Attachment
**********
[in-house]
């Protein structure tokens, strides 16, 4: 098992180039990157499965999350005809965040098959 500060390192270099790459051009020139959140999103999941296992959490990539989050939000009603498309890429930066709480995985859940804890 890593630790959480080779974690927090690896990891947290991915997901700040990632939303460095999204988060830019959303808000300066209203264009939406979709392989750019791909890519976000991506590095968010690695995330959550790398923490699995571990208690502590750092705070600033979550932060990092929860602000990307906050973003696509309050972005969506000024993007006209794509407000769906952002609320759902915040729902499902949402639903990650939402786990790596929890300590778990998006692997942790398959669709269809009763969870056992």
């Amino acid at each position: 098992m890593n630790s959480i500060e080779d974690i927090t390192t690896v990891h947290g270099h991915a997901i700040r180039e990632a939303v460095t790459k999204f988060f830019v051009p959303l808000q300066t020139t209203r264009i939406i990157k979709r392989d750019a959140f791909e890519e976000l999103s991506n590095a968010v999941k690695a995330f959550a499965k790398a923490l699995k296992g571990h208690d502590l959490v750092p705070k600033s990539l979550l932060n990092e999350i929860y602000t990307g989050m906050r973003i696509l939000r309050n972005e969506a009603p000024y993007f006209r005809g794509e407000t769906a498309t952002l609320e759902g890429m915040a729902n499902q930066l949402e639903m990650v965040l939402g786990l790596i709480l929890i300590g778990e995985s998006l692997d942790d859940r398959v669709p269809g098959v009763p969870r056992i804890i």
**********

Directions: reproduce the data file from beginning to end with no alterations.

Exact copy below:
[in-house]
């Protein structure tokens, strides 16, 4: 098992180039990157499965999350005809965040098959 500060390192270099790459051009020139959140999103999941296992959490990539989050939000009603498309890429930066709480995985859940804890 890593630790959480080779974690927090690896990891947290991915997901700040990632939303460095999204988060830019959303808000300066209203264009939406979709392989750019791909890519976000991506590095968010690695995330959550790398923490699995571990208690502590750092705070600033979550932060990092929860602000990307906050973003696509309050972005969506000024993007006209794509407000769906952002609320759902915040729902499902949402639903990650939402786990790596929890300590778990998006692997942790398959669709269809009763969870056992």
């Amino acid at each position: 098992m890593n630790s959480i500060e080779d974690i927090t390192t690896v990891h947290g270099h991915a997901i700040r180039e990632a939303v460095t790459k999204f988060f830019v051009p959303l808000q300066t020139t209203r264009i939406i990157k979709r392989d750019a959140f791909e890519e976000l999103s991506n590095a968010v999941k690695a995330f959550a499965k790398a923490l699995k296992g571990h208690d502590l959490v750092p705070k600033s990539l979550l932060n990092e999350i929860y602000t990307g989050m906050r973003i696509l939000r309050n972005e969506a009603p000024y993007f006209r005809g794509e407000t769906a498309t952002l609320e759902g890429m915040a729902n499902q930066l949402e639903m990650v965040l939402g786990l790596i709480l929890i300590g778990e995985s998006l692997d942790d859940r398959v669709p269809g098959v009763p969870r056992i804890i």